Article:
Stumped on how to make lessons more interesting? Teachers share their ideas, including X marks, delve into delta, be a blockbuster and ring the changes
Ages 7 to 11
I use an interactive whiteboard for all lessons and have developed the following idea as a plenary fun game or mental oral starter to revise previous work — the children all love it. I’ve made a large noughts and crosses grid and display on it what we are doing.
We have two teams of boys v girls who can only claim their square if they complete the challenge correctly. I ask a pupil to come to the board, pick a square and complete the challenge, and they then drag the appropriate symbol into place on the board. Just as in noughts and crosses, the winning team is the first to get three in a row.
This is a simple game with endless possibilities.
Sharonlisa Freeley teaches at William Austin Junior School in Luton, Bedfordshire
Delve into data
Data collection can be difficult to arrange as a full-time class teacher and subject leader.
Try adapting the key stage 2 database units of work so the pupils collect and analyse the data with you. Explain the type of data you need — for example, pupils’ opinions on reading and writing. Have them work in mixed ability groups to design a questionnaire, conduct the
survey by interviewing pupils across the school, create a database with their own fields and enter the results. I arranged for Year 3 to investigate reading while Year 4 gathered information about writing. The pupils then analysed the data and created bar graphs and pie charts of the results. The work was displayed in a central location to be shared with the other pupils.
Catherine Caldwell is deputy headteacher at Weston Primary School in Hertfordshire
Ages 8 to 11
Be a blockbuster
Using film is a great way to capture pupils’ imaginations. I have made my own films to introduce new topics, with the help of Windows Movie Maker. I created a video of myself as a secret agent who pupils needed to contact to obtain information for a mission.
The video showed me (in black tie and jacket, of course) explaining the mission to them. When the person on screen asked a question, I would answer it from the classroom. Pupils thought this was great fun, and they produced some excellent newspaper reports based on the mission. Although using Movie Maker can take a little time at first, quality short films can be produced in the classroom with a little practice.
Martin Van Hecke is a Year 6 teacher at Higher Lane Primary School in Bury, Manchester
Ages 11 to 14
Why not have a display board that pupils can design themselves and publish on the popular myspace.com website? The idea is simple but effective (and free!) and helps boost social interaction, creative thinking, and organisational and technology skills. At the end of the week, I take a digital photo of the display which might include posters, original designs and decorations, and add it to the gallery. Each pupil has ownership of the board for a week and can also choose the song that plays when internet users visit the site. The pupils get a real buzz when I beam their display live from the internet on the projector. For obvious reasons, I manage the webpage myself and do not disclose personal details such as names or contact details.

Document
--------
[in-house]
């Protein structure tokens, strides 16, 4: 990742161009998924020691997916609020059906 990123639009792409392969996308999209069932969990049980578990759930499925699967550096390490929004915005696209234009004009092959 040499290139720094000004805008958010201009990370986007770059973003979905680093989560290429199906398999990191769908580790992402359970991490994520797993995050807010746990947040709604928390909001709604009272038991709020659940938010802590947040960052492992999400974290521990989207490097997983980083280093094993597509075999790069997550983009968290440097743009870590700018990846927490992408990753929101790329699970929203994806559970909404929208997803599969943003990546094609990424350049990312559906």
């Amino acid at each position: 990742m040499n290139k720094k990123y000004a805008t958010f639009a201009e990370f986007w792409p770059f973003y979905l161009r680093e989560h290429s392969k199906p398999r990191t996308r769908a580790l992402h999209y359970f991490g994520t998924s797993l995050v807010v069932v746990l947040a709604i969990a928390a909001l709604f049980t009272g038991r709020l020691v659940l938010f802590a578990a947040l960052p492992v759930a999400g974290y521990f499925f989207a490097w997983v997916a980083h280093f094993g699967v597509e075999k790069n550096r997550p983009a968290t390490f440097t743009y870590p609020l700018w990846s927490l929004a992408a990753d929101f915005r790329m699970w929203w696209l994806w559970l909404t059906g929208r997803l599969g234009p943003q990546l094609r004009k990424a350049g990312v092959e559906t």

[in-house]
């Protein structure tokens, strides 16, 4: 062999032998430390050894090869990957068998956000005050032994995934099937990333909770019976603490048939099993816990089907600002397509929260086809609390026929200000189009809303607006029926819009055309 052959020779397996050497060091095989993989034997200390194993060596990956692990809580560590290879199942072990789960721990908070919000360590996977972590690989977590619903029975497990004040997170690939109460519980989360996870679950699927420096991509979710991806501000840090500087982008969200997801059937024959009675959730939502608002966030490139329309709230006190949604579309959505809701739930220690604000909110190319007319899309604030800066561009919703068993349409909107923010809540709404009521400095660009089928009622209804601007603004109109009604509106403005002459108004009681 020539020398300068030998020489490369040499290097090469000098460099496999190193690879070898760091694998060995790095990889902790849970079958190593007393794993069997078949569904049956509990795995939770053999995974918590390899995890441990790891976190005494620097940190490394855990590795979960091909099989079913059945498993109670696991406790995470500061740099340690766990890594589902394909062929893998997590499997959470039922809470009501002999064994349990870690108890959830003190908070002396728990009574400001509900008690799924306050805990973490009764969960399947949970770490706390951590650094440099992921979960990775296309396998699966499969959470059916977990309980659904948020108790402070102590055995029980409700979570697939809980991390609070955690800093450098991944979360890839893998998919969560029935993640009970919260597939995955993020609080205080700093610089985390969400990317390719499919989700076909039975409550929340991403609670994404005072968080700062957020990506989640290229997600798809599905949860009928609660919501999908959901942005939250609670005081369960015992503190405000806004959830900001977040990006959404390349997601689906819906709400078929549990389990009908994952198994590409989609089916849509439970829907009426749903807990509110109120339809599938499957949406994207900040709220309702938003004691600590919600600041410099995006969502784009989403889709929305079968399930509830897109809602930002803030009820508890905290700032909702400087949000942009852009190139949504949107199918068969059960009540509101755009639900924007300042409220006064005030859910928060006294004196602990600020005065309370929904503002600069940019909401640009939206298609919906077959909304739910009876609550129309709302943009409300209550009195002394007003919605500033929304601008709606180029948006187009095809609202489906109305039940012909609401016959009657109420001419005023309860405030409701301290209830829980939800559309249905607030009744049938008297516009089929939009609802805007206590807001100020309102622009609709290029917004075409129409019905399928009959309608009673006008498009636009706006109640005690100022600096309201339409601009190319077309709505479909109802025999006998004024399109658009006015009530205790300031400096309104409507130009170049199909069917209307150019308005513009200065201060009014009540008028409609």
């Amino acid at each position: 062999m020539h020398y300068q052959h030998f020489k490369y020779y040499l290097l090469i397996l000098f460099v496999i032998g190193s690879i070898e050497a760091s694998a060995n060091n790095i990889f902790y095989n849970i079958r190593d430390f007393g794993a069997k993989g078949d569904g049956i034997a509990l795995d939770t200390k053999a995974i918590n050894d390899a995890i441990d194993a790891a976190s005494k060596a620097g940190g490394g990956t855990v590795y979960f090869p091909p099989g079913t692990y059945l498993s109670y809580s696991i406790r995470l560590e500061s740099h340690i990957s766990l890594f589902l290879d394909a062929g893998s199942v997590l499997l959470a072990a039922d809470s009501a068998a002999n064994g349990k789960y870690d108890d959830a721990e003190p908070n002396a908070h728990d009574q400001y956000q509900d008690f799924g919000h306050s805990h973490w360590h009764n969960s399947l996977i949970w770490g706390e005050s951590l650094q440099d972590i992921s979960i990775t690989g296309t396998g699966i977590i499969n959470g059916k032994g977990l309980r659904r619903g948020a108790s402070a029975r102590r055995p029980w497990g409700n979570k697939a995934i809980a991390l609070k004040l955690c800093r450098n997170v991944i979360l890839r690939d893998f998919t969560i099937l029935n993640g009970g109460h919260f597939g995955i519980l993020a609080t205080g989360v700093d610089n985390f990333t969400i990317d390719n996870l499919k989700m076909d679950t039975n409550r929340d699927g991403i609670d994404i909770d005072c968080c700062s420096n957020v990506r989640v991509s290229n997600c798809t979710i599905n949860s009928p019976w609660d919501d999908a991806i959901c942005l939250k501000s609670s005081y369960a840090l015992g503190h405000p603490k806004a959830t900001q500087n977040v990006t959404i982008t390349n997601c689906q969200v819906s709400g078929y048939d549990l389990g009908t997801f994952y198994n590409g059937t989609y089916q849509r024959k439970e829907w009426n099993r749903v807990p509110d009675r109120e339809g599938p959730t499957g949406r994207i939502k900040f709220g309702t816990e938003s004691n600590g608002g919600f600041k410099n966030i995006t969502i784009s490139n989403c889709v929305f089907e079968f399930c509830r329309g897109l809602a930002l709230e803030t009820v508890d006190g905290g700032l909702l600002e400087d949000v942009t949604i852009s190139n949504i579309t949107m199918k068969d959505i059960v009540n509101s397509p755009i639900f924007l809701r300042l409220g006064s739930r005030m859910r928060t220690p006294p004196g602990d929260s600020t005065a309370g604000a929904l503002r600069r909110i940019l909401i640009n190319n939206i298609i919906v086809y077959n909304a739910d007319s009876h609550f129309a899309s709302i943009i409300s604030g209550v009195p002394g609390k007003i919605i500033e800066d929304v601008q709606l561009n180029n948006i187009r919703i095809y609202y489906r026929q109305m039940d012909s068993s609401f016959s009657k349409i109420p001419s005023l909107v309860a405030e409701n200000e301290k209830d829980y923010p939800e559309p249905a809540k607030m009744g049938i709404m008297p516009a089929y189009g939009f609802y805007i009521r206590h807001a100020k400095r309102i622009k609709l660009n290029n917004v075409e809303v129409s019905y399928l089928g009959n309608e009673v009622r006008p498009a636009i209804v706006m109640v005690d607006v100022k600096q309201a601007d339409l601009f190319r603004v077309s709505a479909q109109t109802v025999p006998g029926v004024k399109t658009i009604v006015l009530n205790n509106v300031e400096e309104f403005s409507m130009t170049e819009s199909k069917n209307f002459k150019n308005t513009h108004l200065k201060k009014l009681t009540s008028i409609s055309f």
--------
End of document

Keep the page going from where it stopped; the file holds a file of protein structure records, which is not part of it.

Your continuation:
Justin Talbot teaches at West Moors Middle School in Ferndown, Dorset www.myspace.com/7jt
Ages 14 to 18
Ring the changes
If you can’t beat ‘em, join ‘em... The rule in general is to switch off your mobile phone in the classroom. But these sometimes cursed gadgets can have an educational purpose. An exploration of your mobile’s menu will reveal copious tools to help with learning, and the following activities work well in English. They can be done individually, in pairs, in groups or as a class activity if you have a data projector and speakers. Everything can be checked by the teacher. Voice recorder: use this to practise talking at length about an exam topic, to compare pronunciation with a teacher’s, to check speech volume and to simply hear what conversations sound like. No mobiles in the exam room, though. Photos and video: these are excellent for learning tenses and descriptive language. Pupils can choose what to film and photograph. Notebook: pupils can enter problem spellings that can be practised anywhere without using paper and a pen. This can also be done by saving a text to your outbox.
Ben Cope is an ESOL teacher in north-east London
Ages 14 to 16
I have recorded a five- to six- minute monologue of useful quotes and arguments for each topic pupils have covered in RE to help them revise for exams. These tracks are uploaded on to the school’s virtual learning environment. where pupils can download them on to their iPods and MP3 players. It was pleasing (if slightly amusing) to hear pupils had been listening to my voice on the way to and from school. The pupils liked this idea and, with next year’s cohort, they will design their own revision podcasts, with their best ones replacing my attempts. With any Windows package there is a sound recorder option. This is found in the accessories folder under entertainment. For under £10, you can buy a microphone headset that plugs into the back of the computer. The only problem is that the files can be quite large, as they save as Windows Media Audio (WMA). You can easily download a converter, such as iTunes, which allows you to convert them to MP3 files.
Chris Wheeler teaches RE and PSHE at Ashton on Mersey School in Cheshire
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